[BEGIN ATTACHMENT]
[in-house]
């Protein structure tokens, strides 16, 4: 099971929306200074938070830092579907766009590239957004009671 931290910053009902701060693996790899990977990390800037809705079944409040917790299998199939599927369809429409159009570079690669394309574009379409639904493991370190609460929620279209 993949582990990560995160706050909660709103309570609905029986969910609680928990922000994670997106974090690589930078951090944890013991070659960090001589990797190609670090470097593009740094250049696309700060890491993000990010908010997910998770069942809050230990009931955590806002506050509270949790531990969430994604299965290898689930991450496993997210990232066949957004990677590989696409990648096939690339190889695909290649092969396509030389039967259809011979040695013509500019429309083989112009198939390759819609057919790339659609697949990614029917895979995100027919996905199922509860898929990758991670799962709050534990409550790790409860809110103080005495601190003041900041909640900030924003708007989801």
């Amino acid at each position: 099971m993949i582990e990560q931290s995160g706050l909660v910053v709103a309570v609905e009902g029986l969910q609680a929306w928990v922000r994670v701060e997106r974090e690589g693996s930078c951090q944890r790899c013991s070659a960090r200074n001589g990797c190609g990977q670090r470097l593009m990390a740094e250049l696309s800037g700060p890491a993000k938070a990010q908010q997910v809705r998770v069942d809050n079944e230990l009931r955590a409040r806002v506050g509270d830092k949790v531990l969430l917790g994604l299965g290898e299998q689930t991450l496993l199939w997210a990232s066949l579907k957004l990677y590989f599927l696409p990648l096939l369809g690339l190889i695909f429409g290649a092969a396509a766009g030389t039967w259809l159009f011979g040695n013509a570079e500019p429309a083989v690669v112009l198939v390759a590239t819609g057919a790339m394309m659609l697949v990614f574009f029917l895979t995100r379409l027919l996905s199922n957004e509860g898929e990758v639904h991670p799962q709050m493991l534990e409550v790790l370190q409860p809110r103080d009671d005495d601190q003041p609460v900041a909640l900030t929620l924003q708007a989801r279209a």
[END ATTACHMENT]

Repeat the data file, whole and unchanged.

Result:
[in-house]
């Protein structure tokens, strides 16, 4: 099971929306200074938070830092579907766009590239957004009671 931290910053009902701060693996790899990977990390800037809705079944409040917790299998199939599927369809429409159009570079690669394309574009379409639904493991370190609460929620279209 993949582990990560995160706050909660709103309570609905029986969910609680928990922000994670997106974090690589930078951090944890013991070659960090001589990797190609670090470097593009740094250049696309700060890491993000990010908010997910998770069942809050230990009931955590806002506050509270949790531990969430994604299965290898689930991450496993997210990232066949957004990677590989696409990648096939690339190889695909290649092969396509030389039967259809011979040695013509500019429309083989112009198939390759819609057919790339659609697949990614029917895979995100027919996905199922509860898929990758991670799962709050534990409550790790409860809110103080005495601190003041900041909640900030924003708007989801």
């Amino acid at each position: 099971m993949i582990e990560q931290s995160g706050l909660v910053v709103a309570v609905e009902g029986l969910q609680a929306w928990v922000r994670v701060e997106r974090e690589g693996s930078c951090q944890r790899c013991s070659a960090r200074n001589g990797c190609g990977q670090r470097l593009m990390a740094e250049l696309s800037g700060p890491a993000k938070a990010q908010q997910v809705r998770v069942d809050n079944e230990l009931r955590a409040r806002v506050g509270d830092k949790v531990l969430l917790g994604l299965g290898e299998q689930t991450l496993l199939w997210a990232s066949l579907k957004l990677y590989f599927l696409p990648l096939l369809g690339l190889i695909f429409g290649a092969a396509a766009g030389t039967w259809l159009f011979g040695n013509a570079e500019p429309a083989v690669v112009l198939v390759a590239t819609g057919a790339m394309m659609l697949v990614f574009f029917l895979t995100r379409l027919l996905s199922n957004e509860g898929e990758v639904h991670p799962q709050m493991l534990e409550v790790l370190q409860p809110r103080d009671d005495d601190q003041p609460v900041a909640l900030t929620l924003q708007a989801r279209a």